The fires and explosions at Fukushima Daiichi nuclear plant have prompted a massive increase in the sale of anti-radiation tablets in the US and Canada - despite health officials and a prominent UK scientist dismissing it as unnecessary.
Companies in North America have reported selling out of potassium iodide supplements, which can prevent the body absorbing radioactive iodine, while in the UK one chemical manufacturer has reported a "surge" in inquiries about the chemical.
Medical authorities in California have warned against taking the drug, which can cause side effects, according to The Guardian.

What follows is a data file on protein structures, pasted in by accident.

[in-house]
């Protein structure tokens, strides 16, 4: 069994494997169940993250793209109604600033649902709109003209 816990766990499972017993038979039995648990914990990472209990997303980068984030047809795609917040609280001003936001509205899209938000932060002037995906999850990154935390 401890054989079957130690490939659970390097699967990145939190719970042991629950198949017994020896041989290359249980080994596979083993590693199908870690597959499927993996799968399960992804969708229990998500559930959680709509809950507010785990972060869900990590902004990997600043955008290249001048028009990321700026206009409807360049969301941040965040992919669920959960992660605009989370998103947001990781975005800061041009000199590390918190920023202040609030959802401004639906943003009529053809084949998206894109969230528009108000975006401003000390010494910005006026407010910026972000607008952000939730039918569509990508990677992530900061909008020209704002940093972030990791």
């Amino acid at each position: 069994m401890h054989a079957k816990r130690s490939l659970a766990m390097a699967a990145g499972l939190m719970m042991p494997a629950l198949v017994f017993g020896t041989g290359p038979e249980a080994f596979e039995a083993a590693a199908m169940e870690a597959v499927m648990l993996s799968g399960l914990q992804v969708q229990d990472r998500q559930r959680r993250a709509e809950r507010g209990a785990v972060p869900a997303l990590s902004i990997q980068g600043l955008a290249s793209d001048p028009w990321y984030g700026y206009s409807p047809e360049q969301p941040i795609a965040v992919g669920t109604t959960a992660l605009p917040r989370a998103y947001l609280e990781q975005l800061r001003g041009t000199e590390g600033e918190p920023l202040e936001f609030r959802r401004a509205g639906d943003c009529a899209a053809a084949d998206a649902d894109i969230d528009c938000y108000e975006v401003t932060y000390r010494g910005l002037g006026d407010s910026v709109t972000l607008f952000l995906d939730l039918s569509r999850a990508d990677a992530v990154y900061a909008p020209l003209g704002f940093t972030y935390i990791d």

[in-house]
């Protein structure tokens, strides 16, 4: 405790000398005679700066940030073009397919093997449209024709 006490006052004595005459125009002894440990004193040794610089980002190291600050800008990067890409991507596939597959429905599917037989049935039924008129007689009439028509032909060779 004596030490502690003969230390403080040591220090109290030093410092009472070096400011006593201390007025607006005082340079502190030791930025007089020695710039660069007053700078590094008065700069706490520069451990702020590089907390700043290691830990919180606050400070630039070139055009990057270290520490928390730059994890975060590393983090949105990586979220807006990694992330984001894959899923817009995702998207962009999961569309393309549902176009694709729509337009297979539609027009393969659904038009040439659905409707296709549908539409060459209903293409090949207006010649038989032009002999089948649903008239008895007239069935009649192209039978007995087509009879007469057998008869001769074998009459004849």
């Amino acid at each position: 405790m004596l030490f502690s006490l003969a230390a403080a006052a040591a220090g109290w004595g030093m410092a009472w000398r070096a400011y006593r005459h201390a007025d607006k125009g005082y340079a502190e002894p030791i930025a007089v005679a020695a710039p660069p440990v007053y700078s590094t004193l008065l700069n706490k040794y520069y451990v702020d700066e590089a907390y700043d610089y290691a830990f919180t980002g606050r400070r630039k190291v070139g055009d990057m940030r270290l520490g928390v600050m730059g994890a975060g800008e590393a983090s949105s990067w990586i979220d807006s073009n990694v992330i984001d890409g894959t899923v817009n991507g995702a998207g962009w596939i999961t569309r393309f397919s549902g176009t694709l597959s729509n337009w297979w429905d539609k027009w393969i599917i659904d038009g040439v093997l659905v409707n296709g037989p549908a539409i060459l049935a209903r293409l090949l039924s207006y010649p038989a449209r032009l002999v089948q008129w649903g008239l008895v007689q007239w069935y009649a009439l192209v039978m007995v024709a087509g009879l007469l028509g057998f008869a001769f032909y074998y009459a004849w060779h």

Anbex Inc., the main U.S. manufacturer of potassium iodide tablets, also is nearly sold out of its supply and said it is working to produce more of the medicine in the coming weeks.
Potassium iodide is different from iodine, an element most often used as a disinfectant, California Department of Public Health spokesman Mike Sicilia said.
Hundreds of calls have been pouring into a hotline set up Monday to field questions about radiation after the disaster in Japan, Sicilia said, The Desert Sun reports.
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